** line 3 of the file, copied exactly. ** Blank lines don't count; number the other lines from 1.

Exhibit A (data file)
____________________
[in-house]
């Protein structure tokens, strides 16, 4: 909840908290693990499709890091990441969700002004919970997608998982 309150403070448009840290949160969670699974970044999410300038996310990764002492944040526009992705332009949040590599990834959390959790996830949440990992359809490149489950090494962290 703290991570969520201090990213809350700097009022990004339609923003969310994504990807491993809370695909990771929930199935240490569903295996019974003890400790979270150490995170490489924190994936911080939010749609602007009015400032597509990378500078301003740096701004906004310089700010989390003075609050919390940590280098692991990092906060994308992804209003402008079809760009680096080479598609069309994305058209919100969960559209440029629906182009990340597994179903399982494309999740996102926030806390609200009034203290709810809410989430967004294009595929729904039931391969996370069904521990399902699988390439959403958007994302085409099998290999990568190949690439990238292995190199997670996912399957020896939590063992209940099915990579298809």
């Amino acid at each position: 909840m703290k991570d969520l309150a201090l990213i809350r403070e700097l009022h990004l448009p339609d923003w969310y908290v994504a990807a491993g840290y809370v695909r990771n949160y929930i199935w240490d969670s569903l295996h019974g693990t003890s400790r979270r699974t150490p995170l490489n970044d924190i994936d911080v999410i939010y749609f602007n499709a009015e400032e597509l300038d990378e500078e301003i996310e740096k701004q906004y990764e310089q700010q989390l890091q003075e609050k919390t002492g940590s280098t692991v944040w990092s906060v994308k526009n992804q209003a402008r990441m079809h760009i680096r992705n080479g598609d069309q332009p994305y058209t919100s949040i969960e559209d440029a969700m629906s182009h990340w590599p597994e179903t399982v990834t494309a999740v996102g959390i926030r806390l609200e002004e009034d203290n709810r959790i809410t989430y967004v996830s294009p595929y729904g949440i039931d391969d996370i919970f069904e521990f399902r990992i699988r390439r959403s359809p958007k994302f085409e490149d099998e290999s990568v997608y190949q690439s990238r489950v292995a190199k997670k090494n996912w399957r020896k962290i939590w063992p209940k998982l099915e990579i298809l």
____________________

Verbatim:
């Amino acid at each position: 909840m703290k991570d969520l309150a201090l990213i809350r403070e700097l009022h990004l448009p339609d923003w969310y908290v994504a990807a491993g840290y809370v695909r990771n949160y929930i199935w240490d969670s569903l295996h019974g693990t003890s400790r979270r699974t150490p995170l490489n970044d924190i994936d911080v999410i939010y749609f602007n499709a009015e400032e597509l300038d990378e500078e301003i996310e740096k701004q906004y990764e310089q700010q989390l890091q003075e609050k919390t002492g940590s280098t692991v944040w990092s906060v994308k526009n992804q209003a402008r990441m079809h760009i680096r992705n080479g598609d069309q332009p994305y058209t919100s949040i969960e559209d440029a969700m629906s182009h990340w590599p597994e179903t399982v990834t494309a999740v996102g959390i926030r806390l609200e002004e009034d203290n709810r959790i809410t989430y967004v996830s294009p595929y729904g949440i039931d391969d996370i919970f069904e521990f399902r990992i699988r390439r959403s359809p958007k994302f085409e490149d099998e290999s990568v997608y190949q690439s990238r489950v292995a190199k997670k090494n996912w399957r020896k962290i939590w063992p209940k998982l099915e990579i298809l």